Letter 0011

Letter 0011: From Vincent van Gogh to Theo van Gogh

London, 20 July 1873

My dear Theo,

Thanks for your letter, it was very welcome. I am glad you are doing well and that you like living at Mr. Schmidt's. Mr. Obach was very pleased to have met you. I hope that in the future we'll do much business with each other. That painting by Linder is very beautiful.

As to the photo engravings, I have never seen them being made. I do know a little about how they are done, but not enough to explain it.

At first the English art did not appeal to me. One must get used to it. But there are excellent painters here, among others, Millais, who has painted 'The Huguenot,' 'Ophelia,' etc., of which I think you have seen the engravings. His things are beautiful. Then there is Boughton, whose 'Puritans Going to Church' is in our Galerie Photographique. I have seen beautiful things by him. Among the old painters Constable, a landscape painter, lived about thirty years ago. He is splendid. His work reminds me of Diaz and Daubigny. Then there are Reynolds and Gainsborough, whose painted very beautiful ladies' portraits, and Turner, whose engravings you surely have seen.

Some good French painters also live here, including Tissot, of whose work there are several photographs in our Galerie Photographique, and Otto Weber, and Heilbuth. The latter is currently painting exquisitely beautiful pictures in the style of Linder.

When you have time you must write and tell me if there are any photographs of Wauters' work other than 'Hugo Van der Goes' and 'Mary of Burgundy,' and if you know about any photographs of pictures by Lagye and De Braekeleer. Not the elder Braekeleer, but, I believe, a son of his who had at the last exhibition in Brussels three beautiful pictures called 'Antwerp,' 'The School,' and 'The Atlas.'

I am quite happy here. I walk a lot and the neighborhood where I live is quiet, pleasant, and attractive. I was really very lucky to find it. Still, I often think with regret of the delightful Sundays at Scheveningen and such, but never mind all that.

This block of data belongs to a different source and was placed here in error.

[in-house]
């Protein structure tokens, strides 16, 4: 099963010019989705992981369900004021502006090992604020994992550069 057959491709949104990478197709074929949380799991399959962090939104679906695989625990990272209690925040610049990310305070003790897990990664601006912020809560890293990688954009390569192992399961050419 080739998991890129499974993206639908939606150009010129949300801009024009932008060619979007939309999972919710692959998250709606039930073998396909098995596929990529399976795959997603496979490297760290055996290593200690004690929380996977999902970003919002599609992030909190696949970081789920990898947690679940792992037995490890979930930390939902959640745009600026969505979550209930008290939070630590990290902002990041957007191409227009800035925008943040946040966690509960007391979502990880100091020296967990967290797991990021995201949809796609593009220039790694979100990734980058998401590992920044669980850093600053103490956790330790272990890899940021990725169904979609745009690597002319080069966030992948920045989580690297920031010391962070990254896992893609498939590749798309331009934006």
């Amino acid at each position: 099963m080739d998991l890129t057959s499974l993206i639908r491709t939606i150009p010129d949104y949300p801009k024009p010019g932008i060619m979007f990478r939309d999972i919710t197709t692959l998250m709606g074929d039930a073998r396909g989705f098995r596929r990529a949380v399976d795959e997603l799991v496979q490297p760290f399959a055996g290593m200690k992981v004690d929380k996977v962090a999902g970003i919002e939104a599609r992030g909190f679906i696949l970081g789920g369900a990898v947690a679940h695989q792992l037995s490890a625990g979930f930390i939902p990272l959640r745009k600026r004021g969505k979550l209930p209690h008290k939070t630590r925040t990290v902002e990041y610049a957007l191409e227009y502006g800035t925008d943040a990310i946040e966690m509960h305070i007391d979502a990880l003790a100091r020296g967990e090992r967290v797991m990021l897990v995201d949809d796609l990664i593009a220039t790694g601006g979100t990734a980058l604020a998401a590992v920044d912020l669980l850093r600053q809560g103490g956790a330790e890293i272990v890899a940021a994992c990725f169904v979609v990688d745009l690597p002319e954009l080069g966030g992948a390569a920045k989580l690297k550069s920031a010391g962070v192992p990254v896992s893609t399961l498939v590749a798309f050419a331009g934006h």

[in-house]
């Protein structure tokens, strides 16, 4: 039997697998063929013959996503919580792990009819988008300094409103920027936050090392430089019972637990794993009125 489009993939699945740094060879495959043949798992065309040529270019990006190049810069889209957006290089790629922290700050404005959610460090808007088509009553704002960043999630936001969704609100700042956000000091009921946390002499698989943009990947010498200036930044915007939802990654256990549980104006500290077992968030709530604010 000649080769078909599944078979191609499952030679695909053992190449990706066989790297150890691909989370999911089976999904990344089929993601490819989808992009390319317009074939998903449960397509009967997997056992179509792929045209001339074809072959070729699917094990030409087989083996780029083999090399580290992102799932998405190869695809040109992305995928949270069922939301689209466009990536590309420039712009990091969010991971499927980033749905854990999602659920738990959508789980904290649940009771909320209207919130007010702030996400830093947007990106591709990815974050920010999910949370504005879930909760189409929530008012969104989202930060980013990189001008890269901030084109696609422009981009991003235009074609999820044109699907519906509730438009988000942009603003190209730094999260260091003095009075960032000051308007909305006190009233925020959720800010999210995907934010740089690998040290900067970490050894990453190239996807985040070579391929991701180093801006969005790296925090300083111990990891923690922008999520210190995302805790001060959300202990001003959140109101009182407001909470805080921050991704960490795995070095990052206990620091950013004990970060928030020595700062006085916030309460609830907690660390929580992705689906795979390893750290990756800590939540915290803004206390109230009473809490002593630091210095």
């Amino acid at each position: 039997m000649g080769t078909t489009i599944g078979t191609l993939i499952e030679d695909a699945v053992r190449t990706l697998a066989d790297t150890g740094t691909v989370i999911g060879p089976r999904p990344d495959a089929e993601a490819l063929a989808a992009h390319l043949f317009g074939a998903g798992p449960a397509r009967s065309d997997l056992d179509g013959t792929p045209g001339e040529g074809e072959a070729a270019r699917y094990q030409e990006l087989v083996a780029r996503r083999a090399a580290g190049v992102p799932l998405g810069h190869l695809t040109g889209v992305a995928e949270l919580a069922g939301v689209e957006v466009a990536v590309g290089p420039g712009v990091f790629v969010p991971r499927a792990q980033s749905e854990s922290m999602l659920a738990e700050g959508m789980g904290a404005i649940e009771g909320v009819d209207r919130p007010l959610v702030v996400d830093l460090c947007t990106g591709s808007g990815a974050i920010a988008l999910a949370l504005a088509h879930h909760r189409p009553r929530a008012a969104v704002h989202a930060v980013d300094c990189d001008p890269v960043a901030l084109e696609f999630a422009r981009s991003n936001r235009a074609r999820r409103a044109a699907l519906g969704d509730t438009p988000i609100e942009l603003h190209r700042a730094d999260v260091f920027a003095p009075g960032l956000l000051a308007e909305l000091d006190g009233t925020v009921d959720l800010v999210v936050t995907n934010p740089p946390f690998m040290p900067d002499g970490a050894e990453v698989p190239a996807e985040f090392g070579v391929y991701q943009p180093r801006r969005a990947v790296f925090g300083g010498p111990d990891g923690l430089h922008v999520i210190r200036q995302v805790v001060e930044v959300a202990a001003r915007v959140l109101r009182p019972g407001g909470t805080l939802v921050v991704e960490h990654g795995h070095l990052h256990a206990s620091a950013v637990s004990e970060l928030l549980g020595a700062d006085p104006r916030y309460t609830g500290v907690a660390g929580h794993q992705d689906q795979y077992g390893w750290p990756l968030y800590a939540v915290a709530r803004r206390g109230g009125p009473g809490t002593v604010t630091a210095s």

You’ll surely have heard that Anna is at home and not well. It’s a bad start to her holiday, but let’s hope she’s better by now.

Thanks for what you wrote me about the paintings. If you happen to see anything by Lagye, De Braekeleer, Wauters, Maris, Tissot, George Saal, Jundt, Zeim, or Mauve, you must not forget to tell me. Those are painters I am very fond of, and whose work you will probably see something of now and then.

Enclosed is a copy of the poem about the painter who “entered `The Swan,' the inn where he was lodging,” which I am sure you remember. It reminds me of Brabant, and I am fond of it. Lies copied it for me the last evening I was home.

How much I would like to have you here. What pleasant days we spent together at The Hague. I think so often of that walk on the Rijswijkseweg, when we drank milk at the mill after the rain. When we send back the pictures we have from your office, I will send you a picture of that mill by Weissenbruch. perhaps you remember him, his nickname is Merry Weiss. That Rijswijkseweg holds memories for me which are perhaps the most beautiful I have. If we meet again perhaps we shall talk about them once more.

And now, boy, I wish you well. Think of me from time to time and write me soon, it is such a delight to get a letter.


My regards to Mr. Schmidt and Eduard. How are Uncle Hein and Aunt? Write to me about them, do you go there often? Give them my warm regards.

Slowly the toll of the bell calling to prayer resounded lazily over the fields,
Which lay blissfully bathed in the gold of the evening sun.
O solemn and moving moment when every mother in the village
Stops the whirring wheel to bless herself with the sign of the cross.

O solemn and moving moment, when the bell that proclaims far and wide
The end of the day’s work and makes those powerful, sweating heads
Bow down for Him who causes the sweat in the furrow to run.